And so my final question to you is: Are any of your protagonists getting closer to such a place? Are you yourself?
SM: Longing, for everyone, is always there, isn't it? More intense at some times than others. You get closer to less longing, an odd metaphoric phrasing I realize, then you are further and longing more than ever again...
BNR: Thank you. I just hope critics appreciate the risks you've taken here.
SM: We'll see.
BNR: Meantime, take care of that index finger.
SM: I will.
March 6, 2014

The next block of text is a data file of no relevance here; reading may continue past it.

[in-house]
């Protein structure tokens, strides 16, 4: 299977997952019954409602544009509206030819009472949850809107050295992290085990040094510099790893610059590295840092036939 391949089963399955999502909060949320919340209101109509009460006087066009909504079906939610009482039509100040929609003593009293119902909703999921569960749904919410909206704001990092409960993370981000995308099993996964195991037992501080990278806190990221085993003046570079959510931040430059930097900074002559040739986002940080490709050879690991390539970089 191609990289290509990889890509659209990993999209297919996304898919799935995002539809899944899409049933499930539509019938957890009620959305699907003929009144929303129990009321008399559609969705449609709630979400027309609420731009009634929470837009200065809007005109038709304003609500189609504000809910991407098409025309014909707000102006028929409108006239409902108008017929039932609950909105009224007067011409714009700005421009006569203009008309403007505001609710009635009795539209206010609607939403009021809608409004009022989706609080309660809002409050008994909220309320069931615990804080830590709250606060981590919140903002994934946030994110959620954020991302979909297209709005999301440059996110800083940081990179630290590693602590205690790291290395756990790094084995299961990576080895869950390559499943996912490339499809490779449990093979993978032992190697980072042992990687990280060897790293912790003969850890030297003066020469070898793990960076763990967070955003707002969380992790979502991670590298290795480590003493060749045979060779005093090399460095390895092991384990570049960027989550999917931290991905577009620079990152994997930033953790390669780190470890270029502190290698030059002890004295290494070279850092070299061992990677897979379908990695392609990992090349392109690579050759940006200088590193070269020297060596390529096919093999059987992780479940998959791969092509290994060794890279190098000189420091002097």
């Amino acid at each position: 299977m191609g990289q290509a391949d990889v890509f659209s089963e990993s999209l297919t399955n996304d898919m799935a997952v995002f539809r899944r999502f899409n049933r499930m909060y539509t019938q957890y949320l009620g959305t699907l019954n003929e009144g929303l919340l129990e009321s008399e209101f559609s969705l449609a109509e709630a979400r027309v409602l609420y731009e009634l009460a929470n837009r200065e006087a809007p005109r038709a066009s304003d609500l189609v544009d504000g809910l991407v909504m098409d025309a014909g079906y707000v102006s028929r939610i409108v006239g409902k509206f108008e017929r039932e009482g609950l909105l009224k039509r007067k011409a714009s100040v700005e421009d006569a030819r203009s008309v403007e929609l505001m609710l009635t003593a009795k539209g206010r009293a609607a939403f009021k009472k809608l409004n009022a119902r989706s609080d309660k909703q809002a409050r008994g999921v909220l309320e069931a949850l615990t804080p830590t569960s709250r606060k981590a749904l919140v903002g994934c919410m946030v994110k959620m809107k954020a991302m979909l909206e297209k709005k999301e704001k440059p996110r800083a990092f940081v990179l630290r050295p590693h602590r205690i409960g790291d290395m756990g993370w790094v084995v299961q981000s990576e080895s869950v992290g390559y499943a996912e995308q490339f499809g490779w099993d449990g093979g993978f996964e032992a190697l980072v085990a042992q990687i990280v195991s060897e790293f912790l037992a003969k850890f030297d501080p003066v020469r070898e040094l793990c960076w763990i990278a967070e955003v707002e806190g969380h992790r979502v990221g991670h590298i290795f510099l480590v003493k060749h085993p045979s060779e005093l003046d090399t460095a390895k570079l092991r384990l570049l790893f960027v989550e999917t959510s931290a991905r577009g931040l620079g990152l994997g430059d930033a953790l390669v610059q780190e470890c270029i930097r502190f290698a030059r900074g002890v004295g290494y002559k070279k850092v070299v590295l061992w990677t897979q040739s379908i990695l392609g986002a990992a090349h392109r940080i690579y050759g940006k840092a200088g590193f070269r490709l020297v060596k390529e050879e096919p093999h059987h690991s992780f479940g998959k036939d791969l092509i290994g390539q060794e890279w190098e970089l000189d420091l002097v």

Most Helpful Customer Reviews
The story is told through two people: a girl who was abducted and a journalist, who, for most of the story, is just whining and blabbing about this and that--her story got very boring. The girl's side of it was interesting, and enlightening, as it was based on true facts.
Beyond boring,, glad I didn't spend money on this book. Long winded and poor character development. I forced myself to finish hoping it would get better. It did not.
I sent this to my Eng. Literature major sister. It is beautifully written. The whole plot is weak and rambles, but it just flows.
Want to continue? ;)
Im here i gt<\>gtb in five min. Post post post
Ok shall we start